Summary:

BT had a long history in the UK telecoms industry under its Cellnet and (then) O2 guises until the latter was sold to Telefonica in 2005. Since its exit from the telecoms industry, BT has continued to offer mobile services to some of its business customers and in March 2014, BT Mobile became an MVNO in the UK running on EE’s network.

Related: EE Network Review (2015): Everything you need to know

A few months later (in August 2014), BT announced that they would be offering 4G services to BT Mobile customers while in March 2015, the company announced that BT Mobile was now offering 4G contracts from as little as £5 per month.

BT is at the heart of the UK’s network shake up as the company goes from MVNO to major network thanks to the purchase of EE for £12.5 billion, which is expected to complete next March. Once this completes, EE’s vast network spectrum will combine with the spectrum owned by BT’s subsidiary and it’s likely that EE will be amalgamated into BT’s existing services and BT Mobile will become the second largest network provider in the UK.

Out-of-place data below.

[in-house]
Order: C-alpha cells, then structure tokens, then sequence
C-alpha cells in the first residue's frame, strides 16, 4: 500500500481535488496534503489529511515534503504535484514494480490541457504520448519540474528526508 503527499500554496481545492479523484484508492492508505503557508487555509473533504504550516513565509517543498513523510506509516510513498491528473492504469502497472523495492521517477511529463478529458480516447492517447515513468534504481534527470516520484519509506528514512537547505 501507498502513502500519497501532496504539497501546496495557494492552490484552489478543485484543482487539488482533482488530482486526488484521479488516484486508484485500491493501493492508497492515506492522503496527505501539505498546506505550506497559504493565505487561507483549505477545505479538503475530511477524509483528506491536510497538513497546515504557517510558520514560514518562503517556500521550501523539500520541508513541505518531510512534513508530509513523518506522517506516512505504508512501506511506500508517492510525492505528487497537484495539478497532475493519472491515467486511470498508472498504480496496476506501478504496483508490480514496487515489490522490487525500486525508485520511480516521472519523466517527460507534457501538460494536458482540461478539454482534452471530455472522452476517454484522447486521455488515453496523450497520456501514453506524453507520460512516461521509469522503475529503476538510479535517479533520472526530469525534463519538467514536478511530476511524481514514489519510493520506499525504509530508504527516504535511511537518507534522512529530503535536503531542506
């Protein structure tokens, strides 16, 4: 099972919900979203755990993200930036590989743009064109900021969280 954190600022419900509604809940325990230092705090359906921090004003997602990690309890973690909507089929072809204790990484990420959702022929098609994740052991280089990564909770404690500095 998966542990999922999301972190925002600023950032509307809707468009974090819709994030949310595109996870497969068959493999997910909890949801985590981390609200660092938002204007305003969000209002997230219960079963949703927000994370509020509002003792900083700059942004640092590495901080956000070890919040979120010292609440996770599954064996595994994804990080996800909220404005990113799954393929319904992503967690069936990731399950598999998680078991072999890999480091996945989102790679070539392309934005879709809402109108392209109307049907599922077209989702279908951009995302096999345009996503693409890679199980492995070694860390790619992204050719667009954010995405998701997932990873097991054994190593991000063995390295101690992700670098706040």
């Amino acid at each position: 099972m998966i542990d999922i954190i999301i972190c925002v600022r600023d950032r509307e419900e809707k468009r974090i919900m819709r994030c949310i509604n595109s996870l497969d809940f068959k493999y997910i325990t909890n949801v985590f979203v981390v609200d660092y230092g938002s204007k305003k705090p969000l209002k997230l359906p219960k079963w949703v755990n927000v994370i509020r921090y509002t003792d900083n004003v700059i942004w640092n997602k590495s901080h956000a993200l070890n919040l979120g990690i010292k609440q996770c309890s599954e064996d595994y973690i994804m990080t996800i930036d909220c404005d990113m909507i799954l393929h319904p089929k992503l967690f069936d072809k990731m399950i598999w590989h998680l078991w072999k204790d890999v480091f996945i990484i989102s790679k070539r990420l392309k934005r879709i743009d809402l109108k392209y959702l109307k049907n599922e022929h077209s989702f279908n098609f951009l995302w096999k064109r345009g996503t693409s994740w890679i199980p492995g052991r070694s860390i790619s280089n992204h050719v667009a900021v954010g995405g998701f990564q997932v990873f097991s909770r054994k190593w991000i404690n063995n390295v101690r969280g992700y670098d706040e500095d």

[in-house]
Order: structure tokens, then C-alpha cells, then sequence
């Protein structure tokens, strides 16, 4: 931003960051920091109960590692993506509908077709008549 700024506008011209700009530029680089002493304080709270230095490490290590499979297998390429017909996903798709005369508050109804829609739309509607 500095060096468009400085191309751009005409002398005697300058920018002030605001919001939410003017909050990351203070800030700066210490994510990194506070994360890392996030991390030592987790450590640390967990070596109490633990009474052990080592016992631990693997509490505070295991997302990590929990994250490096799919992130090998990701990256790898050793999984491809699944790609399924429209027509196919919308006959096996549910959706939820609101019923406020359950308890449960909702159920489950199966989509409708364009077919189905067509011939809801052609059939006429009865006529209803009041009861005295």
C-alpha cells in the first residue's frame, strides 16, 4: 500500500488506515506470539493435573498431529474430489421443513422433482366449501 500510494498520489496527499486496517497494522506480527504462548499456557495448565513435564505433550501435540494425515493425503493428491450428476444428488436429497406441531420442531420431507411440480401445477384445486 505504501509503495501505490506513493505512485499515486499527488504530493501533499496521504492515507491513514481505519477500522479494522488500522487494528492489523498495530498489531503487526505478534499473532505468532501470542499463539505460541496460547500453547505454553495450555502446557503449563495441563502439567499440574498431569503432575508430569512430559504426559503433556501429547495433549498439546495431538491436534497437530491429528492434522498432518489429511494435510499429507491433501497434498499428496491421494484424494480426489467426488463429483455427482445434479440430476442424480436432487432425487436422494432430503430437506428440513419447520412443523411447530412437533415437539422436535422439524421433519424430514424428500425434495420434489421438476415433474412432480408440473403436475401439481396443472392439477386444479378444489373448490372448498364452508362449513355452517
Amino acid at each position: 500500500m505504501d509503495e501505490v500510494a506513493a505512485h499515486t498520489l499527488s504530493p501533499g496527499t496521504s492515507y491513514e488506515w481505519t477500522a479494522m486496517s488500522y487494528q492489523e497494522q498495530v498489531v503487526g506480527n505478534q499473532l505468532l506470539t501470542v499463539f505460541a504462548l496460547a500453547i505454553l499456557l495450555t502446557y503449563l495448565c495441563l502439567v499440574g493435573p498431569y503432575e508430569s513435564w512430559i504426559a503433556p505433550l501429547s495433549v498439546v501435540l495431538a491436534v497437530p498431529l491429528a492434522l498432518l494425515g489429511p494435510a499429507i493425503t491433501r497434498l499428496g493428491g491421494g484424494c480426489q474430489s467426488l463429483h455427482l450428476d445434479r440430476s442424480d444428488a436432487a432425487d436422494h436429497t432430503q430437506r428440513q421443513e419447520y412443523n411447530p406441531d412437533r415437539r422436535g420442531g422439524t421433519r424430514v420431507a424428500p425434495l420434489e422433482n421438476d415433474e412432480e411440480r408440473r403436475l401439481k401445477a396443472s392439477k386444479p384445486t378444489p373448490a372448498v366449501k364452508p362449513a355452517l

Price Plans:

To remain as competitive as possible, BT Mobile launched by offering the UK’s cheapest 4G contracts for just £5 per month (for existing BT Broadband customers). In total, there are only three SIM Only plans available to choose from:

  • £5.00/m: 200 minutes, Unlimited Texts, 500MB 4G data
  • £12.00/m: 500 minutes, Unlimited Texts, 2GB 4G data
  • £20.00/m: Unlimited, Unlimited Texts, 20GB 4G data

If you live in a house with BT Broadband, you’ll get the prices listed above, otherwise if you don’t have BT Broadband, you’ll have to pay an additional £5 per month surcharge.